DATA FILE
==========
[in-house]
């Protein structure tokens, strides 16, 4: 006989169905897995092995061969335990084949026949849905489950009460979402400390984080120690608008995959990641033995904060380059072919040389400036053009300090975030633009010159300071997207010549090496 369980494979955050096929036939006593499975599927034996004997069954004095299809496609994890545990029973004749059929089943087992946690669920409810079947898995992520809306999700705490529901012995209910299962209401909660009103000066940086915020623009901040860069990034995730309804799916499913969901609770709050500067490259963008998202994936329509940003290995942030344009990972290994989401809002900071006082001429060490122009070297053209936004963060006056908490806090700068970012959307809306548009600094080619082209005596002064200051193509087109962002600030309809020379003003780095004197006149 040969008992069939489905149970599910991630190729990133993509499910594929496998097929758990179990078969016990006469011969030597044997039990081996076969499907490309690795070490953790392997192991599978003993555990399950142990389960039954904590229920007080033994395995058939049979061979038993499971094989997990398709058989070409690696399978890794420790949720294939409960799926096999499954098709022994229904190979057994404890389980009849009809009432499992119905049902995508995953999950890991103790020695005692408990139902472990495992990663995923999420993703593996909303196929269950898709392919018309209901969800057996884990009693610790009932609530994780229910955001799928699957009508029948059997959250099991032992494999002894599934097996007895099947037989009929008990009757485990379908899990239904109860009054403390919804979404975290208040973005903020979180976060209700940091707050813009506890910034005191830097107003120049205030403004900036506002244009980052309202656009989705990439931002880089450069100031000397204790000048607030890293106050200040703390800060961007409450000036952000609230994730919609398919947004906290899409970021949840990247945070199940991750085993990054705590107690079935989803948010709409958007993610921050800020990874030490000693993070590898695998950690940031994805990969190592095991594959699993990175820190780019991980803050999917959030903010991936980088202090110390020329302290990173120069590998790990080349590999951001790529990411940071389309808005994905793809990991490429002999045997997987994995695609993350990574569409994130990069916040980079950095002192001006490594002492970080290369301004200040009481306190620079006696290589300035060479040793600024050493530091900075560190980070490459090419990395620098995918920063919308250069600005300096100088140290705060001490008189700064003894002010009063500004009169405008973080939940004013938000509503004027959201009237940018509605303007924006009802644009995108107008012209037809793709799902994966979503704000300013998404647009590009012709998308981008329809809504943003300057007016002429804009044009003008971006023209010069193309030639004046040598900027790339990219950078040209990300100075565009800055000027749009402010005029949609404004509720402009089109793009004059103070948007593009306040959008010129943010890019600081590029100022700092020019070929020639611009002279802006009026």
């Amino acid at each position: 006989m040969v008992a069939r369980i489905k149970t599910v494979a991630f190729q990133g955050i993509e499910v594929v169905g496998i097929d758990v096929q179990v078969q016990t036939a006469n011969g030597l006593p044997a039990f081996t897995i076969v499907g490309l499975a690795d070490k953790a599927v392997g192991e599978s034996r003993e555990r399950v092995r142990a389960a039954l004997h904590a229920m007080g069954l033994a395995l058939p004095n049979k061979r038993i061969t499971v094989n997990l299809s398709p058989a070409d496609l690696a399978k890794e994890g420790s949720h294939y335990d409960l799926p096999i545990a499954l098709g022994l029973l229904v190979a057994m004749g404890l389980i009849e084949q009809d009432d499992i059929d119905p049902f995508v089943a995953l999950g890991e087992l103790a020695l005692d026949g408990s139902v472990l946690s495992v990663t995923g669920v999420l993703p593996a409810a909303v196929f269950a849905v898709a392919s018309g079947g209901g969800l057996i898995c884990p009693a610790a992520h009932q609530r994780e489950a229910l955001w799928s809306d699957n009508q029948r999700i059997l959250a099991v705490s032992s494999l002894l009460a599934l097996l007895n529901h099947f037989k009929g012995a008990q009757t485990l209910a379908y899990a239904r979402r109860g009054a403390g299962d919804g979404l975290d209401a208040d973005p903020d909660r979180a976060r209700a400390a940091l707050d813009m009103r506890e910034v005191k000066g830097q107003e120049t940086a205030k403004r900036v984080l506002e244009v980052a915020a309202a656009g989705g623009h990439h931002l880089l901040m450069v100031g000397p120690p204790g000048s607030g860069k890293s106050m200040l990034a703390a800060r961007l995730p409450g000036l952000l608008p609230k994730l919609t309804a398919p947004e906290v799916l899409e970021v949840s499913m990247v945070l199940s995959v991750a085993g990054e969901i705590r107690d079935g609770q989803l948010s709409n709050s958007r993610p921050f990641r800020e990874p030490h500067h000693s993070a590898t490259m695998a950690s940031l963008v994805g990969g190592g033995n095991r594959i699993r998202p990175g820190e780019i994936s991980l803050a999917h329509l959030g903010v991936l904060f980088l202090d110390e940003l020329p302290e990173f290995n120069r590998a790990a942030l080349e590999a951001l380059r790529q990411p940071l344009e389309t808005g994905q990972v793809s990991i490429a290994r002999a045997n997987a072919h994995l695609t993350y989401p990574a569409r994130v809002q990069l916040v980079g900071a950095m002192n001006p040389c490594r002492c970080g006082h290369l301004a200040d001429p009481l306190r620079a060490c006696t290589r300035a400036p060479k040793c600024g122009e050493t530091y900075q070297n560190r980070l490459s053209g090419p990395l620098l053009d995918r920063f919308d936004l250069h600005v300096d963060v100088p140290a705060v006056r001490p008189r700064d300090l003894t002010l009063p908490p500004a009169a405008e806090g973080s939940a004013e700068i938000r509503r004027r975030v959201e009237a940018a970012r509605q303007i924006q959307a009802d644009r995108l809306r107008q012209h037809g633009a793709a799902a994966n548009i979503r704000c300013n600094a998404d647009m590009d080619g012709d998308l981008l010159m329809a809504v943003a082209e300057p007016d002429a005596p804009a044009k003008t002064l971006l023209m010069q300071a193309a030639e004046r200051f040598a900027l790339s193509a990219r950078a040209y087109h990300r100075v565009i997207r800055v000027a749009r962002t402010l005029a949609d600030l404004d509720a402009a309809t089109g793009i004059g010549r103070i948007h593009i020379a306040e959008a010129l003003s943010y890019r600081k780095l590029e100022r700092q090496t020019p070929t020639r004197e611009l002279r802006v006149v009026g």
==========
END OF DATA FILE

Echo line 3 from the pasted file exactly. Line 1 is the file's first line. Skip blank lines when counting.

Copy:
């Amino acid at each position: 006989m040969v008992a069939r369980i489905k149970t599910v494979a991630f190729q990133g955050i993509e499910v594929v169905g496998i097929d758990v096929q179990v078969q016990t036939a006469n011969g030597l006593p044997a039990f081996t897995i076969v499907g490309l499975a690795d070490k953790a599927v392997g192991e599978s034996r003993e555990r399950v092995r142990a389960a039954l004997h904590a229920m007080g069954l033994a395995l058939p004095n049979k061979r038993i061969t499971v094989n997990l299809s398709p058989a070409d496609l690696a399978k890794e994890g420790s949720h294939y335990d409960l799926p096999i545990a499954l098709g022994l029973l229904v190979a057994m004749g404890l389980i009849e084949q009809d009432d499992i059929d119905p049902f995508v089943a995953l999950g890991e087992l103790a020695l005692d026949g408990s139902v472990l946690s495992v990663t995923g669920v999420l993703p593996a409810a909303v196929f269950a849905v898709a392919s018309g079947g209901g969800l057996i898995c884990p009693a610790a992520h009932q609530r994780e489950a229910l955001w799928s809306d699957n009508q029948r999700i059997l959250a099991v705490s032992s494999l002894l009460a599934l097996l007895n529901h099947f037989k009929g012995a008990q009757t485990l209910a379908y899990a239904r979402r109860g009054a403390g299962d919804g979404l975290d209401a208040d973005p903020d909660r979180a976060r209700a400390a940091l707050d813009m009103r506890e910034v005191k000066g830097q107003e120049t940086a205030k403004r900036v984080l506002e244009v980052a915020a309202a656009g989705g623009h990439h931002l880089l901040m450069v100031g000397p120690p204790g000048s607030g860069k890293s106050m200040l990034a703390a800060r961007l995730p409450g000036l952000l608008p609230k994730l919609t309804a398919p947004e906290v799916l899409e970021v949840s499913m990247v945070l199940s995959v991750a085993g990054e969901i705590r107690d079935g609770q989803l948010s709409n709050s958007r993610p921050f990641r800020e990874p030490h500067h000693s993070a590898t490259m695998a950690s940031l963008v994805g990969g190592g033995n095991r594959i699993r998202p990175g820190e780019i994936s991980l803050a999917h329509l959030g903010v991936l904060f980088l202090d110390e940003l020329p302290e990173f290995n120069r590998a790990a942030l080349e590999a951001l380059r790529q990411p940071l344009e389309t808005g994905q990972v793809s990991i490429a290994r002999a045997n997987a072919h994995l695609t993350y989401p990574a569409r994130v809002q990069l916040v980079g900071a950095m002192n001006p040389c490594r002492c970080g006082h290369l301004a200040d001429p009481l306190r620079a060490c006696t290589r300035a400036p060479k040793c600024g122009e050493t530091y900075q070297n560190r980070l490459s053209g090419p990395l620098l053009d995918r920063f919308d936004l250069h600005v300096d963060v100088p140290a705060v006056r001490p008189r700064d300090l003894t002010l009063p908490p500004a009169a405008e806090g973080s939940a004013e700068i938000r509503r004027r975030v959201e009237a940018a970012r509605q303007i924006q959307a009802d644009r995108l809306r107008q012209h037809g633009a793709a799902a994966n548009i979503r704000c300013n600094a998404d647009m590009d080619g012709d998308l981008l010159m329809a809504v943003a082209e300057p007016d002429a005596p804009a044009k003008t002064l971006l023209m010069q300071a193309a030639e004046r200051f040598a900027l790339s193509a990219r950078a040209y087109h990300r100075v565009i997207r800055v000027a749009r962002t402010l005029a949609d600030l404004d509720a402009a309809t089109g793009i004059g010549r103070i948007h593009i020379a306040e959008a010129l003003s943010y890019r600081k780095l590029e100022r700092q090496t020019p070929t020639r004197e611009l002279r802006v006149v009026g």